Maybe due to (Spaceship) Earth’s large size, there seems to be a general oblivious mentality as though even the largest contamination event can somehow be safely absorbed into the environment—air, sea, and land.
    For example, it’s largely believed that when released into gritty B.C. coastal waters, diluted bitumen (dilbit) will likely sink to the bottom, as with the 2010 Michigan spill in which dilbit is still being scraped off of the Kalamazoo River floor.
    I wonder, could that sinking characteristic perhaps appeal to some people who are usually apathetic towards the natural environment deep below the water surface: i.e. it will no longer be an eyesore after it sinks—i.e. out of sight, out of mind?
    Indeed, it’s safe to assume that, had the (August 4, 2014) Mount Polley copper and gold mine massive tailings pond release of a slurry of years’ worth of waste into Polley Lake—yet for which there were no B.C.-environmental-law charges laid against Imperial Metals regardless of its clear recklessness—been located in plain sight just off of, say, Stanley Park instead of in a region of natural wilderness, it would not have received the relatively minute mainstream news-media coverage it has to date.
    Apparently it’s the nature of our beast; although, just because some human behaviour is common or ‘normal’, doesn’t necessarily make it moral or ethical.
    It may be the same mentality that allows the immense amount of plastic waste, such as disposable straws, to eventually find its way into our life-filled oceans, where there are few, if any, caring souls to see it.
    Could it be the same mentality that, when asked by a Global news reporter (a few months back) what he thought of government restrictions on disposable plastic straws, compelled a young male Vancouverite wearing sunglasses to retort, “It’s like we’re living in a nanny state, always telling me what I can’t do.”
    Astonished by his utter shortsightedness, I recall wondering whether he was the same sort of individual who had a sufficiently grand sense of material entitlement—a.k.a. the “Don’t tell me what I can’t waste or do, dude!” attitude—to permit himself to now deliberately dump a whole box of unused straws into the Georgia Strait, just to stick it to the authorities who’d dare tell him that enough is enough with our gratuitous massive dumps of plastics into our oceans (which are of course unable to defend themselves against such guys seemingly asserting self-granted sovereignty over the natural environment), so he could figuratively middle-finger any new government rules with a closing, ‘There! How d’ya like that, pal?!”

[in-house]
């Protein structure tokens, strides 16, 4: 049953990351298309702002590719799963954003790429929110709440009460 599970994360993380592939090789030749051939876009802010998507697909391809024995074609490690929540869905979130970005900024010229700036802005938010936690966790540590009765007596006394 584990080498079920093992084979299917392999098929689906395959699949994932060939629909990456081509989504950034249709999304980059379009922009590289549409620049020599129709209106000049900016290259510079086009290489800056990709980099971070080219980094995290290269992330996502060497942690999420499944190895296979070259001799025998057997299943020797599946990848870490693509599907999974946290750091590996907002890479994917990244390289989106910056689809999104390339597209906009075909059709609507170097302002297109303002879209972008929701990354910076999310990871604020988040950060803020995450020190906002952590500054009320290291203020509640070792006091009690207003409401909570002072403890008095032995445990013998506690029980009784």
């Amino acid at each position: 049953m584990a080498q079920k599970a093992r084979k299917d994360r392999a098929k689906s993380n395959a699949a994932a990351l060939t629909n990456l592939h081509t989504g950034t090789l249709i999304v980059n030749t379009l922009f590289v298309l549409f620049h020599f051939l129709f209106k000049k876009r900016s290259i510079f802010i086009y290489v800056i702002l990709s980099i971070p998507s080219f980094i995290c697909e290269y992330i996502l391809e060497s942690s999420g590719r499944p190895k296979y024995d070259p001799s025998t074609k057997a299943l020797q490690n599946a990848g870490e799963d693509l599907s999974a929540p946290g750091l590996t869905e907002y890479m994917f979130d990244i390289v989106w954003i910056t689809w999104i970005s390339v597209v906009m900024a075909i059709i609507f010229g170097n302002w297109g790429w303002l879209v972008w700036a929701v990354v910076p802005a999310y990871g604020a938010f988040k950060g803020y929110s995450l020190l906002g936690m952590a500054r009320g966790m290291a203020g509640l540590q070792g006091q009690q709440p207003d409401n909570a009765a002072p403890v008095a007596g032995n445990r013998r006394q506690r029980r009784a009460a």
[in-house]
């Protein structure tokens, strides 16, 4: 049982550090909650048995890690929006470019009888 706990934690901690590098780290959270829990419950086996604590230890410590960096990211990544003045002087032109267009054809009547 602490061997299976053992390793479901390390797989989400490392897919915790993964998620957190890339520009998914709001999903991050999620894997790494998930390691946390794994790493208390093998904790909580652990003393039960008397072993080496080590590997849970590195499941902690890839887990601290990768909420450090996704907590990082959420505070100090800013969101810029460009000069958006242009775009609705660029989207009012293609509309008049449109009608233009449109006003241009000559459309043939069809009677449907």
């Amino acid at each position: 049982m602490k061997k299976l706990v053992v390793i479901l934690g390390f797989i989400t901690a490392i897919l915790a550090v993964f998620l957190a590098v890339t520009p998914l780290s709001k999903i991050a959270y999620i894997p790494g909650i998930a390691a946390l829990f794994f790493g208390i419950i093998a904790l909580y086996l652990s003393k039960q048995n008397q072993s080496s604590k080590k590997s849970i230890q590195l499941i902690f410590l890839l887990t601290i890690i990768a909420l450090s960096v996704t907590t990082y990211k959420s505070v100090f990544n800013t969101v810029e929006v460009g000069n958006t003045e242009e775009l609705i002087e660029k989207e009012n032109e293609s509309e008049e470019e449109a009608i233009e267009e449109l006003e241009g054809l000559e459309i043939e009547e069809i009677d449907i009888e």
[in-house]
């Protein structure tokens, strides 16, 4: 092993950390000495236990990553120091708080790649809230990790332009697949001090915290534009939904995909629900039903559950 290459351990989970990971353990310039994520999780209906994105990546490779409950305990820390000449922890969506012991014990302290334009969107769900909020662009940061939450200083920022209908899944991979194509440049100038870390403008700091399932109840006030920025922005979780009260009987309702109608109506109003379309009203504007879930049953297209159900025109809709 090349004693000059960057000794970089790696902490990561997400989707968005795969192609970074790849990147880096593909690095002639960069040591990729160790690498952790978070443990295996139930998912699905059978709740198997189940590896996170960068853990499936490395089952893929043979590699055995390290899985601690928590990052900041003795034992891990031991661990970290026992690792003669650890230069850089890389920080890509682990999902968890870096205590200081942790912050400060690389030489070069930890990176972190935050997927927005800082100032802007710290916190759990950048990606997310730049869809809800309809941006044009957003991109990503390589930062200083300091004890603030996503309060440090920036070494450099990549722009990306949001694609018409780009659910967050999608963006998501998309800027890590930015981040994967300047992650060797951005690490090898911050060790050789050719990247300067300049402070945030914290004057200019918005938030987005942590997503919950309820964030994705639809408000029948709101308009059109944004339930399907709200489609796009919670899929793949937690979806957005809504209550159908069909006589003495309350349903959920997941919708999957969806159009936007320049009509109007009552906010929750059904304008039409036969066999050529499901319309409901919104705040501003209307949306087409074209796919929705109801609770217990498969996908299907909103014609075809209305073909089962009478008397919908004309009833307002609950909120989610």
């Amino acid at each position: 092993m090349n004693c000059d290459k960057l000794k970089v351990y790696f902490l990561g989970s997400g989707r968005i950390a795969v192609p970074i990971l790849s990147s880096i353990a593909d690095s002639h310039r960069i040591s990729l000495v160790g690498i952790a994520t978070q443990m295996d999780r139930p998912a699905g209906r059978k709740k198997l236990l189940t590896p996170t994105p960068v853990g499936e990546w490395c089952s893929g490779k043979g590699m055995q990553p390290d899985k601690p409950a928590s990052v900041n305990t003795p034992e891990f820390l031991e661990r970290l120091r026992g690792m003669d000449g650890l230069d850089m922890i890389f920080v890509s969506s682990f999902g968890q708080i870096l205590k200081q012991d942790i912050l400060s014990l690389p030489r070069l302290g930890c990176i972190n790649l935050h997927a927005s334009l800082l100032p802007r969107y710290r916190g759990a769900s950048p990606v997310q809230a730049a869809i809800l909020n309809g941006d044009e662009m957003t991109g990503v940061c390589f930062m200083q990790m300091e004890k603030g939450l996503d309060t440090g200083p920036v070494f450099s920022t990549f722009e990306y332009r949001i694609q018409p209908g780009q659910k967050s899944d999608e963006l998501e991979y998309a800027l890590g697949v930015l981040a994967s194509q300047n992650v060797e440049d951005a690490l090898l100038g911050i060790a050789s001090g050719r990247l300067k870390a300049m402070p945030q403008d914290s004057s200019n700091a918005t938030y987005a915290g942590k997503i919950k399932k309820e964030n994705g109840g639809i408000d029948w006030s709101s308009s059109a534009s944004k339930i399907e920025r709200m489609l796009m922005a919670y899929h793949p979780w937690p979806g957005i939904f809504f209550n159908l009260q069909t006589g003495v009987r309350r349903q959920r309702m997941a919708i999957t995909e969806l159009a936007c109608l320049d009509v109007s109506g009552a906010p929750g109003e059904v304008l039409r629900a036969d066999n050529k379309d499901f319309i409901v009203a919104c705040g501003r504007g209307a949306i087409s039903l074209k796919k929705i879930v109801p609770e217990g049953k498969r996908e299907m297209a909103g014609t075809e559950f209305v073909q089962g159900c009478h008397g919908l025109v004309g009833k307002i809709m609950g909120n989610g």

And, of course, the condition is allowed to fester via a mainstream news-media, being socially liberal and/or economically libertarian, that seems to not have a problem with such childish oh-well perspectives; the same narrow-mindedness that often makes me question whether we really have plausible hope in turning around our recklessness in time?
    After all, why worry about such things immediately unseen, regardless of their most immense importance, especially when there are various undesirable politicians and significant social issues over which to dispute—distractions our mainstream media seem only too willing to provide us?
    Besides, what back and brain busting, home-mortgaged labourer sustains the energy to worry about such things immediately unseen, regardless of their most immense importance?
    I see it somewhat analogous to a cafeteria lineup consisting of diversely societally represented people, all adamantly arguing over which identifiable traditionally marginalized person should be at the front and, conversely, at the back of the line; and, furthermore, to whom amongst them should go the last piece of quality pie—all the while the interstellar spaceship on which they’re all permanently confined is burning and toxifying at locations rarely investigated.
    As a species, we really can be so heavily preoccupied with our own individual admittedly overwhelming little worlds, that we’ll miss the biggest of pictures.

  3. dumboldguy Says:

    Well said, especially your closing paragraph. Forget who said it, but this brings to mind the question “What have future generations ever done for us?”

  4. Sir Charles Says:

    Trump’s strategy against wildfires

    • dumboldguy Says:

      He’s not peeing on the fires, he is PISSING all over science, scientists, and the concept of FACTS MATTER. (To say nothing of the country and all it stands for—ITMFA!)